Period Portraits are proud to offer for your consideration this fine quality and highly decorative 18th century portrait of an elegant lady, attributed to Enoch Seeman (1694-1744) It is housed in an elaborate 18th century carved and gessoed, swept gilded frame.

The as yet unknown noblewoman wears a high status and highly fashionable 18th century costume. Her shimmering silver silk, stomached dress, has puff sleeves and blue ribbon decoration and is paired with a highly elaborate and intricate lace collar. Her hair is coiffed and held in place with pearl hair ornaments which match her pearl drop earrings and necklace.  

Enoch Seeman (1694 - 1744) was born in 1694 at Danzig in Germany, where his father was settled as a painter. It is possible that the famous German ‘virtuoso’ painter, Balthasar Denner, who received some of his early instruction in painting at Danzig, may have been a pupil of Seeman's father, for some of Seeman's early paintings were executed in imitation of Denner's manner. Among these were a portrait of himself at the age of nineteen, and an old woman's head in which the wrinkles, hair, fabric of clothes, are delineated in the minute manner which is seen in Denner's works. 

Seeman was brought by his father, when young, to London, and practised there as a portrait-painter with great success. He resided in St. Martin's Lane, and at first styled himself ‘Enoch Seeman, junior.’ He was a good portrait-painter, and his portraits of ladies were much admired. His portraits or portrait-groups were sometimes on a very large scale, such as the imposing picture of the Lapland giant, Gaianus, painted in 1734, now at Dalkeith Palace, and the family group of Sir John Cust [q. v.] at Belton House, Grantham.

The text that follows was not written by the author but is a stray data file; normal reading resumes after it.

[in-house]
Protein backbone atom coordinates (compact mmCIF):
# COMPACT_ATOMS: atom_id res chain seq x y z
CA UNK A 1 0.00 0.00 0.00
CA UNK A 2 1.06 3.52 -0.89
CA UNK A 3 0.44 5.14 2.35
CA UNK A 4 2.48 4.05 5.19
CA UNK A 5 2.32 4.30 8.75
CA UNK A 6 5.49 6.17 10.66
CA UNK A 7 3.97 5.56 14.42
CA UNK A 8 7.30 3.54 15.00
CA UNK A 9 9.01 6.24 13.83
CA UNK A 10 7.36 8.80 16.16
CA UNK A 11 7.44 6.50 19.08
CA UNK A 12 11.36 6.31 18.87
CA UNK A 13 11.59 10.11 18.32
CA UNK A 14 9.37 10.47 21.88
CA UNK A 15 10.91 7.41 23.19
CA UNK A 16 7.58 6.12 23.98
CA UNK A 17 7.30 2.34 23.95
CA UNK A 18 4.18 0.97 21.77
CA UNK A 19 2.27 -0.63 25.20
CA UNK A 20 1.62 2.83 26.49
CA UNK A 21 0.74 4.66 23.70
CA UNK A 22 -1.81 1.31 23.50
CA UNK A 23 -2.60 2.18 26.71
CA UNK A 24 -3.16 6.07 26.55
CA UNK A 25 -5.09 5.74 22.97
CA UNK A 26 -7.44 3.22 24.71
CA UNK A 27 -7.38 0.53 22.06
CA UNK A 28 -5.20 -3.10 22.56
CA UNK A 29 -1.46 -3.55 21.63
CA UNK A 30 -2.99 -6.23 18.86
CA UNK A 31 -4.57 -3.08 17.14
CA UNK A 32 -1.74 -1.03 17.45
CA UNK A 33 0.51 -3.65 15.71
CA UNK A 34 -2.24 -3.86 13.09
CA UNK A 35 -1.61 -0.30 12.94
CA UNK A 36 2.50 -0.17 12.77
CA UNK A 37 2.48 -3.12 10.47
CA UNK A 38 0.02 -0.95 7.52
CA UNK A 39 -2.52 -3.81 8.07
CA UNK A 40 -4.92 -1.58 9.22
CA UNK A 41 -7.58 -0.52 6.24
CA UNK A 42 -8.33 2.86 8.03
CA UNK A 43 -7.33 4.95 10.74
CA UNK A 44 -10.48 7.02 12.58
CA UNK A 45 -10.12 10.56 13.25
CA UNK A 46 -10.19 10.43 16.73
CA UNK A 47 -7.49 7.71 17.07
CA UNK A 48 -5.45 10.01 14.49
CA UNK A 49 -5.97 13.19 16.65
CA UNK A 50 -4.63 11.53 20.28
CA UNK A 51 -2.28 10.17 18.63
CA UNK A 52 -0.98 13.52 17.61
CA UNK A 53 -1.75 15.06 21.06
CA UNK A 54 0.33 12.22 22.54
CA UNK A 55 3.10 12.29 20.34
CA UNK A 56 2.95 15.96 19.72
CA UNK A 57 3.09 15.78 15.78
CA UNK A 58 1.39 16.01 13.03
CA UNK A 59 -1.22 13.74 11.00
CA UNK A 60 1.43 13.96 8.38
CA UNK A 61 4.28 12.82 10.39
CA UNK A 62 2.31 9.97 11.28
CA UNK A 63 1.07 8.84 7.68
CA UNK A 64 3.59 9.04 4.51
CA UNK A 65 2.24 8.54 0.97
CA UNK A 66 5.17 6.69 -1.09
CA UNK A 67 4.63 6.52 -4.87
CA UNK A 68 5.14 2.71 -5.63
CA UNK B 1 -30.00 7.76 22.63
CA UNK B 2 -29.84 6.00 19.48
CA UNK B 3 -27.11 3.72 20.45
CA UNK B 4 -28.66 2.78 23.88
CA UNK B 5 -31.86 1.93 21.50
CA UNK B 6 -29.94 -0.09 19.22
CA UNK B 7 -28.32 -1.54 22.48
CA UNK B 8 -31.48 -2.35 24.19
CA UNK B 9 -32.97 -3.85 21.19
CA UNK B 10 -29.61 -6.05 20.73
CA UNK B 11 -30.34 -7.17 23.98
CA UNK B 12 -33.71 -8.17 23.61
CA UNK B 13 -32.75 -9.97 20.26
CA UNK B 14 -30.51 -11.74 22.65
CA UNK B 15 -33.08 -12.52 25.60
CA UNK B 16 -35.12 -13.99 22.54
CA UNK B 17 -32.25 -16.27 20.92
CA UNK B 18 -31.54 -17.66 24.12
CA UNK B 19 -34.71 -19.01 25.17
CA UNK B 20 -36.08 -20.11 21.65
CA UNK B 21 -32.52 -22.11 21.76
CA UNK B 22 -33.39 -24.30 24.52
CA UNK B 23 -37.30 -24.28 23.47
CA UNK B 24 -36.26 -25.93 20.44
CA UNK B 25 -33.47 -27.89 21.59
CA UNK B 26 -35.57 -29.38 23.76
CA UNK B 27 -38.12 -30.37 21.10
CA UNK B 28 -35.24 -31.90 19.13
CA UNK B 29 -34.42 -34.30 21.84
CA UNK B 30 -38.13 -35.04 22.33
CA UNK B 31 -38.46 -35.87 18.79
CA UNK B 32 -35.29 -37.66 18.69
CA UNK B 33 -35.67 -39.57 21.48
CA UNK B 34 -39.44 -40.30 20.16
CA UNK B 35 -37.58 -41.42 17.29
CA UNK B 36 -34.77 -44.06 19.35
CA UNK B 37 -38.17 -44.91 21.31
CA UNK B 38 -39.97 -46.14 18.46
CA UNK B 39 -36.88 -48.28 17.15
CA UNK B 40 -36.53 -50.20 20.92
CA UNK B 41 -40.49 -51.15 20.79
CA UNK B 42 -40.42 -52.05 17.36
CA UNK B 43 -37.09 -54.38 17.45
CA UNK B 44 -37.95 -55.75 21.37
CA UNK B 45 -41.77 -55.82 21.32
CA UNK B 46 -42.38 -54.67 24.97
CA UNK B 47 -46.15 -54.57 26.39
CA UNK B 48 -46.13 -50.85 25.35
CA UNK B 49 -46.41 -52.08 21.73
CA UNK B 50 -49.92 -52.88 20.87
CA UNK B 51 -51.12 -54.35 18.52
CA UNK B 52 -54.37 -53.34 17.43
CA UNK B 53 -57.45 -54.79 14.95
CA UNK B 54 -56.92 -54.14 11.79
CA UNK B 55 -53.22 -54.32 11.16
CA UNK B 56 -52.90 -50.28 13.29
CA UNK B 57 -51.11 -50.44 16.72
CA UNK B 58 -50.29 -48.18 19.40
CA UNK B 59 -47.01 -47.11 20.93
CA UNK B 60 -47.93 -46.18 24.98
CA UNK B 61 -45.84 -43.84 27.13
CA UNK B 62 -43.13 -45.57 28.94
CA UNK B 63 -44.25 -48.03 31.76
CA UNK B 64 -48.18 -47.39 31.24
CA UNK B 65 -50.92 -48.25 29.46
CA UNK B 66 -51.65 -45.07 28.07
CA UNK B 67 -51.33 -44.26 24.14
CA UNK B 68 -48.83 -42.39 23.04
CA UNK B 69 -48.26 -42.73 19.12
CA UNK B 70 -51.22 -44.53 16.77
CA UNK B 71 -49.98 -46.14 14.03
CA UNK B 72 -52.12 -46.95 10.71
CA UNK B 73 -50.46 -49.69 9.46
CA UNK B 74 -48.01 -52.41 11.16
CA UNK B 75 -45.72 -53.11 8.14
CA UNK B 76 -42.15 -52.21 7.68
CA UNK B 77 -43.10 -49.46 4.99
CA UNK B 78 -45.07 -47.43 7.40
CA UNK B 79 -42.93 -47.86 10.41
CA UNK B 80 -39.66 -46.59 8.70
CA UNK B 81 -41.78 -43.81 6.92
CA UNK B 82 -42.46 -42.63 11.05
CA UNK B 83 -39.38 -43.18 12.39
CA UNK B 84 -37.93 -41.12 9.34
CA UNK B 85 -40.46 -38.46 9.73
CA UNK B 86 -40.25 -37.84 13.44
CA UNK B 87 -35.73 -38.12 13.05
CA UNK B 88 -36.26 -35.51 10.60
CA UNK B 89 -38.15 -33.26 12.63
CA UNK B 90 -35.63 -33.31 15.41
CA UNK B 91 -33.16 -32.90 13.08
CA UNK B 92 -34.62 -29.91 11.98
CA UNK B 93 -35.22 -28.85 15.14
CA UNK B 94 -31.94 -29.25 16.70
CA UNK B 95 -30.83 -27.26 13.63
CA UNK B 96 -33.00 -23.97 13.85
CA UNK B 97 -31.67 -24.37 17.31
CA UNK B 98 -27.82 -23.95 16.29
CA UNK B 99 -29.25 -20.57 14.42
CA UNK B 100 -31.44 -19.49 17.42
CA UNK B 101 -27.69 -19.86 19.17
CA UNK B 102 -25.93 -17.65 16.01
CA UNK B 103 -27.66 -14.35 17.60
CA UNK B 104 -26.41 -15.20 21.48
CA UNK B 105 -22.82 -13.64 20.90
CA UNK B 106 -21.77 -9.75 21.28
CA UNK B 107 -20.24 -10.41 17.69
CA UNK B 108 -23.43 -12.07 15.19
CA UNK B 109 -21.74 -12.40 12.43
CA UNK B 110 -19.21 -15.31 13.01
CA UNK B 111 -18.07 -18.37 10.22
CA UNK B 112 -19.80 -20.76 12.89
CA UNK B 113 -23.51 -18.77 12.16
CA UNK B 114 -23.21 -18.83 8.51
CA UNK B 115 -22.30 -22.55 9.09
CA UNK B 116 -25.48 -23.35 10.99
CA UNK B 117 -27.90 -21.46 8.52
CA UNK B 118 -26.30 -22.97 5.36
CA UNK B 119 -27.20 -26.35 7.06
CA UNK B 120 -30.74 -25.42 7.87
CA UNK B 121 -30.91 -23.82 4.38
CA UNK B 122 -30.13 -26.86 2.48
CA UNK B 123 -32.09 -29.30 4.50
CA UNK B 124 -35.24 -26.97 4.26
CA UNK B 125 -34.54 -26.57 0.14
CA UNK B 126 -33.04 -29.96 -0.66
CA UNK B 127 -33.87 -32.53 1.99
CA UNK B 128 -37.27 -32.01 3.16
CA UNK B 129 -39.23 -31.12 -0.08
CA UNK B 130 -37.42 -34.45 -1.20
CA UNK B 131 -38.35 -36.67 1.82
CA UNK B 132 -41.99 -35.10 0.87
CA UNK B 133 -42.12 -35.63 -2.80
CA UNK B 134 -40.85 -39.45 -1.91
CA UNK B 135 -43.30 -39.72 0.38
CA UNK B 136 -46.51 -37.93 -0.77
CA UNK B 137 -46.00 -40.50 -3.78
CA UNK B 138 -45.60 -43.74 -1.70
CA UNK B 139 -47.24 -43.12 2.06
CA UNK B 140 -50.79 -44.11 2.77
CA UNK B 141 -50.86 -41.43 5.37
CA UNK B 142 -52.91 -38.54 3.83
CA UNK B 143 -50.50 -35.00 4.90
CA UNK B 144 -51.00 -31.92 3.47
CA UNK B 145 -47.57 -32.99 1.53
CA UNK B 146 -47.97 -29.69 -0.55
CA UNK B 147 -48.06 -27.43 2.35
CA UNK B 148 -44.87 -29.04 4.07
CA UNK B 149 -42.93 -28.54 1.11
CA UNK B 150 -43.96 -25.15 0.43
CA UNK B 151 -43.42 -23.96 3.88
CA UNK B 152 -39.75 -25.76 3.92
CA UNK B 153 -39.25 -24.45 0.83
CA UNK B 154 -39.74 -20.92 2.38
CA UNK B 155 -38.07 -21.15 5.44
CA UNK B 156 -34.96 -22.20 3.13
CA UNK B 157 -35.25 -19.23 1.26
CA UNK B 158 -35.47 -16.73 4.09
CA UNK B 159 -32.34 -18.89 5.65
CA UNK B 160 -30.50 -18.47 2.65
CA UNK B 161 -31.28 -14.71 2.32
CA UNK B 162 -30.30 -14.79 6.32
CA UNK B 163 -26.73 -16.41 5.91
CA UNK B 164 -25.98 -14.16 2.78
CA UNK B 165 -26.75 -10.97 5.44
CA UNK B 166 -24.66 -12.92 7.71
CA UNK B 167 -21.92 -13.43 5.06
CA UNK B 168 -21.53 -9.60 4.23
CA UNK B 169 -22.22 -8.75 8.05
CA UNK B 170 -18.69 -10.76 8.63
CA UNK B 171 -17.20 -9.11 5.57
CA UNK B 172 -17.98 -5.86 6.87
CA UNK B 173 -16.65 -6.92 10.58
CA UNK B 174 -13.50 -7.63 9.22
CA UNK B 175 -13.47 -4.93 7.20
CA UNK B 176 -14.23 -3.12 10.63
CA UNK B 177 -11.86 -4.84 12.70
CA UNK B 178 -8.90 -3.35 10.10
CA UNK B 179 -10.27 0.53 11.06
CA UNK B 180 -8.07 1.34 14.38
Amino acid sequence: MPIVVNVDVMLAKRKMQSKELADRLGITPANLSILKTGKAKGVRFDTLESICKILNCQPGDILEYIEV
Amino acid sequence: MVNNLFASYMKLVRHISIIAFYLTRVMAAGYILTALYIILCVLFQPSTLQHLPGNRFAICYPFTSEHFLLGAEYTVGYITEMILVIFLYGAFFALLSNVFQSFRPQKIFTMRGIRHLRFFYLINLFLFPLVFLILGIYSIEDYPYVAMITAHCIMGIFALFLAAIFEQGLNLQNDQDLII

Ther artist frequently painted his own portrait, in which he is seen in an animated attitude, with long flowing hair. One example is in the royal picture gallery at Dresden, and was engraved by J. G. Schmidt. Another, with his daughter in boy's clothes, was at Strawberry Hill. A portrait by him of Sir Isaac Newton, formerly in the possession of Thomas Hollis, F.S.A., was engraved in mezzotint by J. MacArdell. Seeman also painted George II, Queen Caroline (a portrait of whom by him is in the National Portrait Gallery), and other members of the royal family. He died suddenly in 1744. His son, Paul Seeman, painted portraits and still life, and his three brothers were all painters and ingenious artists, one of whom, Isaac Seeman, died in London on 4 April 1751. 

Higher resolution images on request.  
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Canvas : 30” x 25" / 76cm x 63.5cm.  
Frame: 40" x W 34" / 101.6cm x W 86.36cm 
Internal Ref: 00080